Not every anime is a masterpiece and some just don't match with my tastes.
It is unbelievable to assume that every anime is a masterpiece. Some anime are poorly written and animated, and some have problematic elements in their story or presentation. And not everyone is going to agree on what is a bad anime. There are many examples where the hottest anime of the season is kinda "meh" to me, and where I'm so amazed by a series and I keep hearing from everyone else that it is trash.
Being a member of the anime community and the aniblogging community, I have seen many different forms of criticism and outrage. Anger that doesn't make much sense to me is anger towards people who criticize an anime's story or animation, or who point out problematic and derogatory elements in the series. I don't get how people cannot enjoy a series and accept that others may not experience it in the same way.
I love anime like Kill la Kill and Death Note. I would recommend either of those series to friends and I will retweet any gorgeous fanart that I come across on Twitter. However, I know some people do not like those series as much as me and some that probably hate them. I know that there are some arguments that the series are sexist or misogynistic. I have heard those arguments, and I think that some of those arguments make good points...but I still love Kill la Kill and Death Note.
There are not many anime that I dislike or hate. That is part of the reason why I do not consider myself an anime critic in anyway. Though I have realized that the more I read critiques and the more I watch anime, that I am developing higher tastes, or in other words, I'm developing my own set of standards on what I like and what I don't like.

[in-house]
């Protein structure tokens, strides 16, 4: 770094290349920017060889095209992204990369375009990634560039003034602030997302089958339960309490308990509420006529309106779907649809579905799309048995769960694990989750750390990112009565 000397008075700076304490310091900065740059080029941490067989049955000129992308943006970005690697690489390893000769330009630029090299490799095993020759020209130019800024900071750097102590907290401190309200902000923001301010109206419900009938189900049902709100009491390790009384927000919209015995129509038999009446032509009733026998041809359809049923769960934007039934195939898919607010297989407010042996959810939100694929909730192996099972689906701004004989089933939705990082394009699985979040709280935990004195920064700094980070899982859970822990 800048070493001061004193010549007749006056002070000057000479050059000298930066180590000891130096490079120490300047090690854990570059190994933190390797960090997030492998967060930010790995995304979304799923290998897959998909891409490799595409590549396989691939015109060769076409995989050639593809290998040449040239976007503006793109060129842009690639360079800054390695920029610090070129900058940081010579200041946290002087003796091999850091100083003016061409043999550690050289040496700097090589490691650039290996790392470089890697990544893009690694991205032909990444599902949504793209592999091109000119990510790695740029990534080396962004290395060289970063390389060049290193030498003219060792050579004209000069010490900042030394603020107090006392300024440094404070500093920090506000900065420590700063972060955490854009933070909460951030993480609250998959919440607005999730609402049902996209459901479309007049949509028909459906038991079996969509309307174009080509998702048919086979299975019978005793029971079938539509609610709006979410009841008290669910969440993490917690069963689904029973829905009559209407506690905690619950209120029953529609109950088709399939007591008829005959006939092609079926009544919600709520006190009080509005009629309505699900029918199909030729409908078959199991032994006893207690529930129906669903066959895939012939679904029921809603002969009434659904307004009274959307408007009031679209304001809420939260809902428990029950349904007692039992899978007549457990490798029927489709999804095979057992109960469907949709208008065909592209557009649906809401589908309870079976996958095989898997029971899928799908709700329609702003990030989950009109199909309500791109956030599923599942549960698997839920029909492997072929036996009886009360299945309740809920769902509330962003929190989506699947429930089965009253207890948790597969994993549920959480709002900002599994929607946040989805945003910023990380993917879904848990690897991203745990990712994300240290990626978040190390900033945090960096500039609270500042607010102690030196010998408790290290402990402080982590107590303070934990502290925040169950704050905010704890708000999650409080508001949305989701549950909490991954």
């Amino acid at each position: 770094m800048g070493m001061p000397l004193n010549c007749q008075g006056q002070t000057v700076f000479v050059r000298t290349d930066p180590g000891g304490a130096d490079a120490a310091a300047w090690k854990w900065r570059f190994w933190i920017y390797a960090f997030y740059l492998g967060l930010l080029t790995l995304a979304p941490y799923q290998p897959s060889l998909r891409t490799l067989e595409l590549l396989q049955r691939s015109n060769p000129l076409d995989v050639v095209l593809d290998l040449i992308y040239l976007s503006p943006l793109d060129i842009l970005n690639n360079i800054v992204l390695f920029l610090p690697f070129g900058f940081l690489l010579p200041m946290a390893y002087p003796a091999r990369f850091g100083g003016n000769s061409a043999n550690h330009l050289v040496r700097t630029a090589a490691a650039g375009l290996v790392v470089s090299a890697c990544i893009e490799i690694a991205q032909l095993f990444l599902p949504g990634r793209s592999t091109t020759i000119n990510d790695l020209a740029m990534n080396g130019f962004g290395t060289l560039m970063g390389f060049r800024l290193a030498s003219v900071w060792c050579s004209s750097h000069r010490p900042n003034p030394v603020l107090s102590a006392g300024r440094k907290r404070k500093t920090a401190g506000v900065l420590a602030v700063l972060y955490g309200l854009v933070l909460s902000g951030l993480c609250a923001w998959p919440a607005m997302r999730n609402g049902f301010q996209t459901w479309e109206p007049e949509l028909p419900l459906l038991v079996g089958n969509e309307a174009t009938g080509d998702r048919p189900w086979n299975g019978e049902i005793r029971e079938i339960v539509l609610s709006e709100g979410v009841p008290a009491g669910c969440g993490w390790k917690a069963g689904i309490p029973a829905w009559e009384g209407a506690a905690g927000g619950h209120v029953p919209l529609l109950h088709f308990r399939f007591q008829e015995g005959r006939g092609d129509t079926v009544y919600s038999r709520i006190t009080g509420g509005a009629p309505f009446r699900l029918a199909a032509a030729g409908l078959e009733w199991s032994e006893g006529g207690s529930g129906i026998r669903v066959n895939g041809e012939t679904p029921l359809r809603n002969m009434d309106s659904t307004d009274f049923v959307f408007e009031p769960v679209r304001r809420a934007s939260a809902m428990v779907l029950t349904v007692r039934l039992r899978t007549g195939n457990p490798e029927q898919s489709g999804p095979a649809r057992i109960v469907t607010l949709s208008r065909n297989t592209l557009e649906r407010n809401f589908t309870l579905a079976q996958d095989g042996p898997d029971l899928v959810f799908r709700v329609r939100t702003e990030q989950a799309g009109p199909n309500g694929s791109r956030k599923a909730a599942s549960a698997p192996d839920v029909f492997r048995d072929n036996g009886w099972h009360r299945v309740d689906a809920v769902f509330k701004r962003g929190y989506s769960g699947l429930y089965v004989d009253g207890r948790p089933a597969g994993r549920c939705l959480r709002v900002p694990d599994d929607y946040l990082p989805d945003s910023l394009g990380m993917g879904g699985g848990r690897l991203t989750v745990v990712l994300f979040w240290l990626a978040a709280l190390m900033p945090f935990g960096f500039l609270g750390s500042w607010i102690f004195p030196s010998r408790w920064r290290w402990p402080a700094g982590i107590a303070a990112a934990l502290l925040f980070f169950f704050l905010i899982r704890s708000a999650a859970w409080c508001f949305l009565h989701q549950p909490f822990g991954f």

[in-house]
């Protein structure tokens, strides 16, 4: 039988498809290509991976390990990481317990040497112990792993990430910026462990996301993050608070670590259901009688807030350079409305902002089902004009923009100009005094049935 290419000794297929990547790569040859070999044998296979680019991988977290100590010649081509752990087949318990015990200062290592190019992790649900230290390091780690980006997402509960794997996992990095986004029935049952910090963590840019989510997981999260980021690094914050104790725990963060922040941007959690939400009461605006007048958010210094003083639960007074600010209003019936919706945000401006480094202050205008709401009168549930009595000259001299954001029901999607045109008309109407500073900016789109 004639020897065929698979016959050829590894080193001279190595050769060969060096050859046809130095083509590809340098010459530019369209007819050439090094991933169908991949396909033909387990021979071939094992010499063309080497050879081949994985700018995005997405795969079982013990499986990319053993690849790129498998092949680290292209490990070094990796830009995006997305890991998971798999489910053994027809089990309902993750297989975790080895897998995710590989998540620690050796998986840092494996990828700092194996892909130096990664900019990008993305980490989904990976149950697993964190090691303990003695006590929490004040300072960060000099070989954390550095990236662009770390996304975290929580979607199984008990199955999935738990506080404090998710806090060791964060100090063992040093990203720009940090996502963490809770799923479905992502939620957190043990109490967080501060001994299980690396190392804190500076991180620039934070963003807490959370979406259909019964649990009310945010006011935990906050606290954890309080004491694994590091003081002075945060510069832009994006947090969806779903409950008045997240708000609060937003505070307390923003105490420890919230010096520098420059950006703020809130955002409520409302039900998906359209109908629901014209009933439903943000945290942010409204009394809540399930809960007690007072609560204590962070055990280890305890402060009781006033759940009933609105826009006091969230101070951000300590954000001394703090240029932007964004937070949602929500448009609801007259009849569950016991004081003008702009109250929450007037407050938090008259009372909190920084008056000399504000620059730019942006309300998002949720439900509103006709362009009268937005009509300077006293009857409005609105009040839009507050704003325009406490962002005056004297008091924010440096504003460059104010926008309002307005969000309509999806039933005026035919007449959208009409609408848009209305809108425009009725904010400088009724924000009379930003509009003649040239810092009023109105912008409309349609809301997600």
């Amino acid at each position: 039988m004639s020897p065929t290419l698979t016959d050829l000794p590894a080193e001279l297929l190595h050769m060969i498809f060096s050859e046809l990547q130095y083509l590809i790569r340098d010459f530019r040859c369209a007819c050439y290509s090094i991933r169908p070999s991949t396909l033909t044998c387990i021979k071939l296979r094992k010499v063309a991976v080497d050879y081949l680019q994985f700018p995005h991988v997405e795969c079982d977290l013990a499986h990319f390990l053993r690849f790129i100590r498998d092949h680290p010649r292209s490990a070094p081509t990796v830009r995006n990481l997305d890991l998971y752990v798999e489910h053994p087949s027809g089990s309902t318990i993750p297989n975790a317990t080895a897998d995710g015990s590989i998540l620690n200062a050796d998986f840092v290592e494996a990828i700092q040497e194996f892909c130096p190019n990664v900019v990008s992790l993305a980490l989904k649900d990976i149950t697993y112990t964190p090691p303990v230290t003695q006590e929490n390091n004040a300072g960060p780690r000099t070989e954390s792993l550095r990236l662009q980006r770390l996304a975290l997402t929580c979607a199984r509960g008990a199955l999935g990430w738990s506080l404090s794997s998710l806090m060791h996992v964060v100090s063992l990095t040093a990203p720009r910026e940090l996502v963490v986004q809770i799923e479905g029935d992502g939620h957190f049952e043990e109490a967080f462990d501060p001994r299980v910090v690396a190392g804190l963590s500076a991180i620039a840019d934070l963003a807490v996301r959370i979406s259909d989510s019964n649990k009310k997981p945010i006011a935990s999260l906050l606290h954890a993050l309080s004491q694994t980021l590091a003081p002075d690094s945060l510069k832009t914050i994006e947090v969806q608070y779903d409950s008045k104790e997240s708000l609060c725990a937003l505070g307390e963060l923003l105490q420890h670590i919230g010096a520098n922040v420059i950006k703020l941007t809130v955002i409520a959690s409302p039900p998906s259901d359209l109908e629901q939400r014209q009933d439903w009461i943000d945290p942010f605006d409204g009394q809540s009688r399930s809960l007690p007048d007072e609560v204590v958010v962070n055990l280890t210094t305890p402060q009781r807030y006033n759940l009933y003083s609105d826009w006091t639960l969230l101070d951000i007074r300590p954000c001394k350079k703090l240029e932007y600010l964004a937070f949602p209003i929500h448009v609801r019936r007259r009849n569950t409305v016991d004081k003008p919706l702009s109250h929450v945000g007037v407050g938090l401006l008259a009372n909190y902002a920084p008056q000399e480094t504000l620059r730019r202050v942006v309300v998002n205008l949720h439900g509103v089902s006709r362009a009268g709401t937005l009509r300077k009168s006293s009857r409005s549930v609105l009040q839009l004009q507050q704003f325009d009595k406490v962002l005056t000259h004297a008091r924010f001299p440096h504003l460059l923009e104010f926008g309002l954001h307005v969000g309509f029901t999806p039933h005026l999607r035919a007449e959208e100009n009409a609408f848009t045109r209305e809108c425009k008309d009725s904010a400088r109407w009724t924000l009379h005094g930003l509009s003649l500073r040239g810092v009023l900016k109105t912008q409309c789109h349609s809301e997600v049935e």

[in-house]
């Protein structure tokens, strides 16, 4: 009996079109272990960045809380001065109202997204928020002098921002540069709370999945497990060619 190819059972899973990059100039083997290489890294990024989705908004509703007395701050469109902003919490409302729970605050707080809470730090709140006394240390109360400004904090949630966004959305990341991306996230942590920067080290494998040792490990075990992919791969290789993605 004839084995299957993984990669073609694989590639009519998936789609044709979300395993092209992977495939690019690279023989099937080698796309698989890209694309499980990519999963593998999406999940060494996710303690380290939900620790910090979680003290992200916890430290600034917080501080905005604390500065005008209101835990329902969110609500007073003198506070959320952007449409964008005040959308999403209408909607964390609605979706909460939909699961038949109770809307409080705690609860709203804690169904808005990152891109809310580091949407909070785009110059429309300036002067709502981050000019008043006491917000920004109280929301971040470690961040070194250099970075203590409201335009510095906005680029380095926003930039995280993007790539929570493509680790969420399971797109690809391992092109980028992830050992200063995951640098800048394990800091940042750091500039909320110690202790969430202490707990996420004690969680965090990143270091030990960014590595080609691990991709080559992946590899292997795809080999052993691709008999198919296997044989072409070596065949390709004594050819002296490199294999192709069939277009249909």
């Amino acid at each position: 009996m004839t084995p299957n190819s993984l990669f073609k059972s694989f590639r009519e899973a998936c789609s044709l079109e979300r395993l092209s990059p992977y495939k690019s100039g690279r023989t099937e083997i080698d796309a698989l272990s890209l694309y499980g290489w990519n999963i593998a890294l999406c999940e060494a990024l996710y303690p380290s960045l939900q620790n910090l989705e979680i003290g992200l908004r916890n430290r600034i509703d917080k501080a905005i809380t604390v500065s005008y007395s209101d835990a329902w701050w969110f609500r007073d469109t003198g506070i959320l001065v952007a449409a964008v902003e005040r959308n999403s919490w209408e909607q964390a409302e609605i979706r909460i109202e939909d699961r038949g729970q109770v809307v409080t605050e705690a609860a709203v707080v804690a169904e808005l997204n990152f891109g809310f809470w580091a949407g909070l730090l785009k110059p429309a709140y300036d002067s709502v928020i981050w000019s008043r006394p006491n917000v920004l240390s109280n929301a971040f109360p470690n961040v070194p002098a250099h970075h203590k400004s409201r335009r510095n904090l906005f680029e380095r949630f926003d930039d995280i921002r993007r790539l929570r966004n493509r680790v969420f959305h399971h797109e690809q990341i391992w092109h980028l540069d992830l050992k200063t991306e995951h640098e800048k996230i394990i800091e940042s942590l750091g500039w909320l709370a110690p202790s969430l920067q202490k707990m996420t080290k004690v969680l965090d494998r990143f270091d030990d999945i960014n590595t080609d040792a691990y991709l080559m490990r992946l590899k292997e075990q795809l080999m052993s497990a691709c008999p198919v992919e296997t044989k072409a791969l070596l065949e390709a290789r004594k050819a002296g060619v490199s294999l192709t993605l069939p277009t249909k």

I like comedy anime and I like anime with cute girls doing cute things. There are many series that fit into those categories that I love, but that doesn't not mean that every anime with comedy and cute girls is going to be my absolute favorite. I remember hearing all the hype and seeing all the memes about Eromanga-sensei that I was convinced to give it a try. It was okay, but I realized at some point that watching the series was more of a chore than anything else.
If you're someone who liked Eromanga-sensei, I'm happy that you were able to enjoy it. It just wasn't for me. It wasn't to my tastes. I am not saying that I have a more refined anime palate compared to others, I'm just saying that my I don't like the same things as others and others aren't going to like the same things as me.
There are also anime that don't just fail to appeal to my tastes, but also that I find a little offensive or problematic. I mentioned before that some of my favorite anime contain problematic elements, specifically that they may be sexist. I'm a man so I have male privilege. It is not always going to be obvious to me when something is offensive to women. When or if it is apparent to me, it is something that is easy for me to look past. It may not be easy for everyone else to look past.